The osphradium is a pigmented chemosensory epithelium patch in the mantle cavity present in six of the eight extant classes of molluscs (it is absent in the scaphopoda and monoplacophora; among cephalopoda, only the nautilus has what appears to be a set of osphradia), on or adjacent to the ctenidia (gills). The main function of this organ is disputed but it is believed to be used to test incoming water for silt and possible food particles or, in some species, for sensing the presence of light.

A diagram of a hypothetical ancestral mollusc (HAM) with osphradia indicated on the far right side of the image inside the posterior mantle cavity

It is a popular idea among malacologists that the presence of an osphradium should be a molluscan synapomorphy. However, an osphradium is absent in monoplacophorans and scaphopods.[1] Moreover, the differences in enervation of these patches suggest that the osphradium (as a patch enervated from the ctenidial nerve) may be different from another organ sometimes called the posterior sensory organ (PSO) with separate enervation from the lateral nerve cords. Both types of sensory organs are found in the nautilus.[2]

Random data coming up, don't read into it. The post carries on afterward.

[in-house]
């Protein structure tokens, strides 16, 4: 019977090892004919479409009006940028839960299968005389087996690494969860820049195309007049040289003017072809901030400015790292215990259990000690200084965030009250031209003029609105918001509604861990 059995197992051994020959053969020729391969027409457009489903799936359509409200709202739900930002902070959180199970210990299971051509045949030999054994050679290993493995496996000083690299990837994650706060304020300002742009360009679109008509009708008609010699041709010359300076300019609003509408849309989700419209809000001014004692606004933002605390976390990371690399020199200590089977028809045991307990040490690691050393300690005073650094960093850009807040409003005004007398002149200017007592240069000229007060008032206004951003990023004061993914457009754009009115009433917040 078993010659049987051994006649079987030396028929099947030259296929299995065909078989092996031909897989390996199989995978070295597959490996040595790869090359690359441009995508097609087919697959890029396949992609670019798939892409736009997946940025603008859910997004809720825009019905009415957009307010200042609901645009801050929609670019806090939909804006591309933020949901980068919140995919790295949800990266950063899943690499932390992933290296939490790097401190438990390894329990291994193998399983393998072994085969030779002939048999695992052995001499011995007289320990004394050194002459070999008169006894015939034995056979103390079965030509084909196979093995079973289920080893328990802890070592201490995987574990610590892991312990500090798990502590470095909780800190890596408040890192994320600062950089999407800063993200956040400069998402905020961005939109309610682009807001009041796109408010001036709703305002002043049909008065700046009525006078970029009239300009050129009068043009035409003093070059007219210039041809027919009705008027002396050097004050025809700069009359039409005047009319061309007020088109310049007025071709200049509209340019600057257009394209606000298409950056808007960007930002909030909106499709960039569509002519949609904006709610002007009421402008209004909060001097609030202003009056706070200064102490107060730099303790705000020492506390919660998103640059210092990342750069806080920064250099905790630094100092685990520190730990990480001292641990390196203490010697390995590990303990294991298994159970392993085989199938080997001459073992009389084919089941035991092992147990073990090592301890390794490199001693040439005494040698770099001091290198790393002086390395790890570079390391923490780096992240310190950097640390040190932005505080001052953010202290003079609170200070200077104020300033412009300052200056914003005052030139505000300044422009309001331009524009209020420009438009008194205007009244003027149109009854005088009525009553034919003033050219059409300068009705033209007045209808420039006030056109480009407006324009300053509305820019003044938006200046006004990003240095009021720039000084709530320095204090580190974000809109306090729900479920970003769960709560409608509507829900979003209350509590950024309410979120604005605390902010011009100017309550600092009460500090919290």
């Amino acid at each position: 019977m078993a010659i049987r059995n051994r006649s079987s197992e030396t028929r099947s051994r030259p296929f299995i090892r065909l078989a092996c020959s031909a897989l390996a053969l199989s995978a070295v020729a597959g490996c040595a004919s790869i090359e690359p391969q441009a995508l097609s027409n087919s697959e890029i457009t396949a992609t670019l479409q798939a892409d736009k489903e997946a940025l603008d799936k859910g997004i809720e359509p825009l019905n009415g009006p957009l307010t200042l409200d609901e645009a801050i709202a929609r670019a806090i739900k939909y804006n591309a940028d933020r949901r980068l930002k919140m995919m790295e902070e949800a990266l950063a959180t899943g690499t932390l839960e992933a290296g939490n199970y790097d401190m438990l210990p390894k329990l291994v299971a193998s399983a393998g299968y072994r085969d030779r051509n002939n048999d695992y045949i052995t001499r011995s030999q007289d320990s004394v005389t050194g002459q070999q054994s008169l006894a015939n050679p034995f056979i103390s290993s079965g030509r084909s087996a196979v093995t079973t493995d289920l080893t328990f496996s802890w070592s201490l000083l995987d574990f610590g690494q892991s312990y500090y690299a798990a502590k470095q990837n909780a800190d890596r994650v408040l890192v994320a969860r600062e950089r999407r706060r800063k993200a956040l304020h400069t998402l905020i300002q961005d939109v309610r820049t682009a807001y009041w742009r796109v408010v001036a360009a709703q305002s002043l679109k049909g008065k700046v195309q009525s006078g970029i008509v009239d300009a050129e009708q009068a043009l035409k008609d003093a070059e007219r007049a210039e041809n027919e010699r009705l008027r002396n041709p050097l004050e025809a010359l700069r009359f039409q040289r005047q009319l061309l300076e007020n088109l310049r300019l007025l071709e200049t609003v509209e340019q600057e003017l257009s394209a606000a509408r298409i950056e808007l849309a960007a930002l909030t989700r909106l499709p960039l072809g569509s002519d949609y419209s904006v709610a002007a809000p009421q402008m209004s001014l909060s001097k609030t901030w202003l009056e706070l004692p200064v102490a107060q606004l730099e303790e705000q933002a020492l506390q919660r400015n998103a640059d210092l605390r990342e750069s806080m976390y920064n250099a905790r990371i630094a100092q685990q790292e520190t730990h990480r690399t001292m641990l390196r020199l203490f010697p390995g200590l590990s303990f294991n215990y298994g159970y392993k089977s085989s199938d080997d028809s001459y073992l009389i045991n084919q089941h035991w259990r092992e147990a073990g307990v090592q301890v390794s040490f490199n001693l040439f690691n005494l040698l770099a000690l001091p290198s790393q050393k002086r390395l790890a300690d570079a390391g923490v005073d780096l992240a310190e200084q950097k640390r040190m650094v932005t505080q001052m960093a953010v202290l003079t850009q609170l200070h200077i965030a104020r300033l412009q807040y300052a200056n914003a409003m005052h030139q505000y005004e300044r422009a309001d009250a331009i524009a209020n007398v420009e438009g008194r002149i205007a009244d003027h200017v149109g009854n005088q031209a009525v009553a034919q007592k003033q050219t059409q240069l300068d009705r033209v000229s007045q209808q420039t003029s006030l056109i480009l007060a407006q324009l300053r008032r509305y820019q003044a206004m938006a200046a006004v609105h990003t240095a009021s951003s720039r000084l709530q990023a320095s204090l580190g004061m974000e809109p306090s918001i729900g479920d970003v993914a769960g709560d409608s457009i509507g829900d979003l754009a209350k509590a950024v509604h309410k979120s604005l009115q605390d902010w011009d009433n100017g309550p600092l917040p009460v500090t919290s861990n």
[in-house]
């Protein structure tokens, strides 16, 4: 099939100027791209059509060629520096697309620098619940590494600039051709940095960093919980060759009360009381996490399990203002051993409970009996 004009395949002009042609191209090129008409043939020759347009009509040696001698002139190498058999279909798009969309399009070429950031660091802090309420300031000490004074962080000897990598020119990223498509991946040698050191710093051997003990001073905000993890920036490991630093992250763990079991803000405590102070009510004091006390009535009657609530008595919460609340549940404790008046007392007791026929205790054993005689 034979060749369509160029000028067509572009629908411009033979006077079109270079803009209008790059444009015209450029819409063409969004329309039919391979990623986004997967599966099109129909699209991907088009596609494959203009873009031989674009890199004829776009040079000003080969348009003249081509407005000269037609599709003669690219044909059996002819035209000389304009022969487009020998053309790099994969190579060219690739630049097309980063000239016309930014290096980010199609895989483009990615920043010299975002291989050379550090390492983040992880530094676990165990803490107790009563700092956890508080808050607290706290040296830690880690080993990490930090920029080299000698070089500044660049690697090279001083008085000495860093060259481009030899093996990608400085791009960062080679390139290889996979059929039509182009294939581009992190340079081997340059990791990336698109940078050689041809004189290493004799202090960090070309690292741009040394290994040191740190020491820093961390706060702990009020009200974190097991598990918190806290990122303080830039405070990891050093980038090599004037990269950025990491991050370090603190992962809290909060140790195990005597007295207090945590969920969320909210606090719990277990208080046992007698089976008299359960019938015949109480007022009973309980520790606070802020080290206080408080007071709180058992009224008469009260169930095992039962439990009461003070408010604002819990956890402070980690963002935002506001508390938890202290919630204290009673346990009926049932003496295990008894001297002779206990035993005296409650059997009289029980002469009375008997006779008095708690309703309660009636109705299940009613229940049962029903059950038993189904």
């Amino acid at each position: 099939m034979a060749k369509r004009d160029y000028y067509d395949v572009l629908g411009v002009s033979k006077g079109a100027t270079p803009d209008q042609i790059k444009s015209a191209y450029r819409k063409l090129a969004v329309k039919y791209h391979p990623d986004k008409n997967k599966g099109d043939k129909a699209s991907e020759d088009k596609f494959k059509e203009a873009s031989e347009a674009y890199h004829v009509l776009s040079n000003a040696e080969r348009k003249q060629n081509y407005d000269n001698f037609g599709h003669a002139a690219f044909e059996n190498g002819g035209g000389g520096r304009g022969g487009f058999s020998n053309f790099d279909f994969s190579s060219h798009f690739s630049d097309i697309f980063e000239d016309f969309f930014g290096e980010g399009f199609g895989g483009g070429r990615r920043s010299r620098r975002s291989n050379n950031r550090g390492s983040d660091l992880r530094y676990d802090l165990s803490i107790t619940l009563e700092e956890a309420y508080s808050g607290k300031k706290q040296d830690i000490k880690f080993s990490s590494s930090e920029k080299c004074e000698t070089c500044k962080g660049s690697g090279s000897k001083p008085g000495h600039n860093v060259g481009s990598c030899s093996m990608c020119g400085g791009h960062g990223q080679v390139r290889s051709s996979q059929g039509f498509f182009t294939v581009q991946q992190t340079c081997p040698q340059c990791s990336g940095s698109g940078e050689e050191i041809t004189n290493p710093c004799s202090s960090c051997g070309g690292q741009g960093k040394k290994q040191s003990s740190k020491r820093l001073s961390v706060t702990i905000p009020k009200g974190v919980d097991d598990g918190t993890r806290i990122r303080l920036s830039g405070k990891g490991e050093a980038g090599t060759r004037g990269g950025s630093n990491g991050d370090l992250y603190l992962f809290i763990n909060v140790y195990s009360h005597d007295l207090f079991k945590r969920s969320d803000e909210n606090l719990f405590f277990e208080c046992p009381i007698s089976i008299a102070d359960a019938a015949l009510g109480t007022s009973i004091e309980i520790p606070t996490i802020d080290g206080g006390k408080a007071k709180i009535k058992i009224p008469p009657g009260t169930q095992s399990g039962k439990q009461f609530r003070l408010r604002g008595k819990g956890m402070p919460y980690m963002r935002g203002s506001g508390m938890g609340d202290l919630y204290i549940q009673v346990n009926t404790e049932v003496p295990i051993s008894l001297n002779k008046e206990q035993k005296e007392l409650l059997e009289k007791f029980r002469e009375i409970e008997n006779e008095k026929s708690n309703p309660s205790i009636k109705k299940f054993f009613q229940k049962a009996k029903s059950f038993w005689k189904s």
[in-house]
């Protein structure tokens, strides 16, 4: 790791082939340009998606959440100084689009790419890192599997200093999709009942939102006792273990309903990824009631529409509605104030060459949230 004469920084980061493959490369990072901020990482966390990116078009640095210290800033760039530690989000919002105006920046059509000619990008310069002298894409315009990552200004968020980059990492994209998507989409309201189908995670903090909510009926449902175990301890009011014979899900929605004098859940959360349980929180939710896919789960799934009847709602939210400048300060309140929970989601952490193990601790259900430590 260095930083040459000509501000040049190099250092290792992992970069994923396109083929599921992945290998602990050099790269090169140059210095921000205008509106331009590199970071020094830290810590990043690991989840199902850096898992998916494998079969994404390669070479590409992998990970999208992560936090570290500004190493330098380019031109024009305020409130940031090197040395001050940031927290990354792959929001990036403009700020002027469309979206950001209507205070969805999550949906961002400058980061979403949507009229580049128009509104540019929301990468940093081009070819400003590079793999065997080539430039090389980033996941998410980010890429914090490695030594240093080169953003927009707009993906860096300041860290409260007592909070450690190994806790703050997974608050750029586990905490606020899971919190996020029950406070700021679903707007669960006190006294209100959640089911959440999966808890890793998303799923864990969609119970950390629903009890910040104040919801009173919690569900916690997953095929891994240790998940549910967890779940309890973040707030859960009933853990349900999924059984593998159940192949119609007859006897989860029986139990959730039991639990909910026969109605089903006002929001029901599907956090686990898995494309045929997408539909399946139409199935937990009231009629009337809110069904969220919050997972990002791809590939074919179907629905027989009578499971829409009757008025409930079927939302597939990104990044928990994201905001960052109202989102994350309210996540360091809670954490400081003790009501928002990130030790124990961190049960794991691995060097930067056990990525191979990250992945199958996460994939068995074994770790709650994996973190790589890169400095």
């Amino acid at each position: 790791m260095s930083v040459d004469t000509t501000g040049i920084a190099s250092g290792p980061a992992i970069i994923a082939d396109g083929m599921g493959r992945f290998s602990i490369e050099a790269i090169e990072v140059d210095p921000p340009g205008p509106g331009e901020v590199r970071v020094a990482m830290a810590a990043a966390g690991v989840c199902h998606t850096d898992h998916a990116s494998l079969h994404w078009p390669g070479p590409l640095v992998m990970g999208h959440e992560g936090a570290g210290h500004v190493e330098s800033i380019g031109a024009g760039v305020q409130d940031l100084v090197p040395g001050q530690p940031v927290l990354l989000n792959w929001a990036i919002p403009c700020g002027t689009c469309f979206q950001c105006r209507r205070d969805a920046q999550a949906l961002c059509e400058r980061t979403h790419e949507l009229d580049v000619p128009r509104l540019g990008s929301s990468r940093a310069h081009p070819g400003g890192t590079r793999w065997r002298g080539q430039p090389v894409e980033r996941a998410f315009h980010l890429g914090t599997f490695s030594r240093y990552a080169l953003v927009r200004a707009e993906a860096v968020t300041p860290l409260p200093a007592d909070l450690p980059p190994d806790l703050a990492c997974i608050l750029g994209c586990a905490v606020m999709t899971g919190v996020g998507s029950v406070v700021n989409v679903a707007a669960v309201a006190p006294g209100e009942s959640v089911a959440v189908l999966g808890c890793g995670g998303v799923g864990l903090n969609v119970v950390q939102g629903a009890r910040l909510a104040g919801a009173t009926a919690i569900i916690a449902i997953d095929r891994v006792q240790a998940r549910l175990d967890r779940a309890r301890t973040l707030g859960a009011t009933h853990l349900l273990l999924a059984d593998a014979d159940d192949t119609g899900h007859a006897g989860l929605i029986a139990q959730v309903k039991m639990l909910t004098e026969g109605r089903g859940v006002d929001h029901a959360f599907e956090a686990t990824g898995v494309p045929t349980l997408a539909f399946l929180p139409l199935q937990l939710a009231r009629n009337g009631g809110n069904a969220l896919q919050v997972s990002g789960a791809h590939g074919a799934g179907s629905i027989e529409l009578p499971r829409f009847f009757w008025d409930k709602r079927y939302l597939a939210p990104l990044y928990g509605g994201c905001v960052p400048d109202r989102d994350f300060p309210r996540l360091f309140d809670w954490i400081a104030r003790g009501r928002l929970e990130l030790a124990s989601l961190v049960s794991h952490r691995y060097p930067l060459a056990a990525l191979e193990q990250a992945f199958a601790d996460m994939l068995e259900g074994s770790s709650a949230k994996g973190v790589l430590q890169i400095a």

1. ^ Ponder, Winston F.; Lindberg, David R. (1997). "Towards a phylogeny of gastropod molluscs: An analysis using morphological characters". Zoological Journal of the Linnean Society. 119 (2): 83–265. doi:10.1111/j.1096-3642.1997.tb00137.x.
  2. ^ David R. Lindberg, Julia D. Sigwart (2015). "What is the molluscan osphradium? A reconsideration of homology". Zoologischer Anzeiger. 256: 14–21.{{cite journal}}: CS1 maint: uses authors parameter (link)

External linksEdit

  • Hulbert G. C. E. B. & Yonge C. M. (1937). "A Possible Function of the Osphradium in the Gastropoda". Nature 139: 840-841. doi:10.1038/139840b0.
  • Brown A. C. & Noble R. G. (1960). "Function of the Osphradium in Bullia (Gastropoda)". Nature 188: 1045-1045. doi:10.1038/1881045a0.